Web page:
As many of us (painfully) discovered last October, Mother Nature can wreak havoc with our daily routine. Weather conditions can cause flooded basements, travel delays — and loss of electricity, sometimes for days or even weeks at a time. But during the colder months, the inconvenience (and expense) of living without power is overshadowed by the potential danger of carbon monoxide poisoning.
Each year, approximately 400 people die in the U.S. after inhaling carbon monoxide (CO), a colorless and odorless gas that is contained in fumes given off by furnaces, portable generators, gas stoves, and similar devices. Power outages increase the risk of CO poisoning: In an attempt to keep warm, some people run generators indoors or use stoves to help heat their homes, causing a buildup of the gas that can prove fatal. (During the October storm, a Dutchess County resident succumbed to CO poisoning while using a hibachi-style grill indoors to heat the house.)
The good news is that CO poisoning is totally preventable — provided you follow some common-sense tips. First and foremost, be sure your home is equipped with a CO detector, and that it’s working properly. Enacted last February, Amanda’s Law (named after a teenager who died from CO poisoning caused by a defective boiler) requires the installation of CO detectors in every home in New York State. Be sure you’ve got one, and that you change the batteries regularly. (If your detector isn’t battery-powered, it won’t work during a power outage, so consider switching to a different model.) The Centers for Disease Control also recommend that you have your heating system — and any other appliances in your home that use gas, oil, or charcoal — checked by a qualified technician each year. And never use any gasoline or charcoal-burning device inside your home — and that includes running your car in the garage, even with the door open.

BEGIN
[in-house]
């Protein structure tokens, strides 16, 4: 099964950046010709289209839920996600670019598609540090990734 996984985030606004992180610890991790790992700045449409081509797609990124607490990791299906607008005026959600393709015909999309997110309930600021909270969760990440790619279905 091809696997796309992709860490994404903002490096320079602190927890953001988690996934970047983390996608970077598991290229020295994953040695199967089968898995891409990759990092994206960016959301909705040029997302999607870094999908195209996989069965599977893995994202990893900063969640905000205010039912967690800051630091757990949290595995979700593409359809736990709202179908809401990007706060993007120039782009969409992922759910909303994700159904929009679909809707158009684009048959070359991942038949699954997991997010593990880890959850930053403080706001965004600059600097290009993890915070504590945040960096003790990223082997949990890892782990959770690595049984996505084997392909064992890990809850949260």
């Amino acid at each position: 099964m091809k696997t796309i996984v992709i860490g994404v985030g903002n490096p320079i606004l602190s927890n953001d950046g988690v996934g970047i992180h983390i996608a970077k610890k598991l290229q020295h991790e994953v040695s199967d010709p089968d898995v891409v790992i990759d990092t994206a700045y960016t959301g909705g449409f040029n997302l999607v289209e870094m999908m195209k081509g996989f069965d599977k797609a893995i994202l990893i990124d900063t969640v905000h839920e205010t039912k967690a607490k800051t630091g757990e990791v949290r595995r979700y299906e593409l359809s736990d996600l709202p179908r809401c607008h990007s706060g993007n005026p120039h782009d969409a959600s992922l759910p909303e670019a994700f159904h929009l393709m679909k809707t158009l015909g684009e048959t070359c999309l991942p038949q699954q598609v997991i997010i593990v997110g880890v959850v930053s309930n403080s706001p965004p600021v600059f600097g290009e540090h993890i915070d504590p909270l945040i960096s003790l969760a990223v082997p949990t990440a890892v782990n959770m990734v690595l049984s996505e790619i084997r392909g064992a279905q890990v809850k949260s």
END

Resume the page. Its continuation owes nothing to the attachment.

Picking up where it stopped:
“Anything that might generate heat inside your home can be a danger,” warns Dr. Michael Caldwell, the Dutchess County Commissioner of Health. “Check your CO detectors regularly, but don’t rely on them completely. Try to use common sense. Don’t take chances just to stay warm.”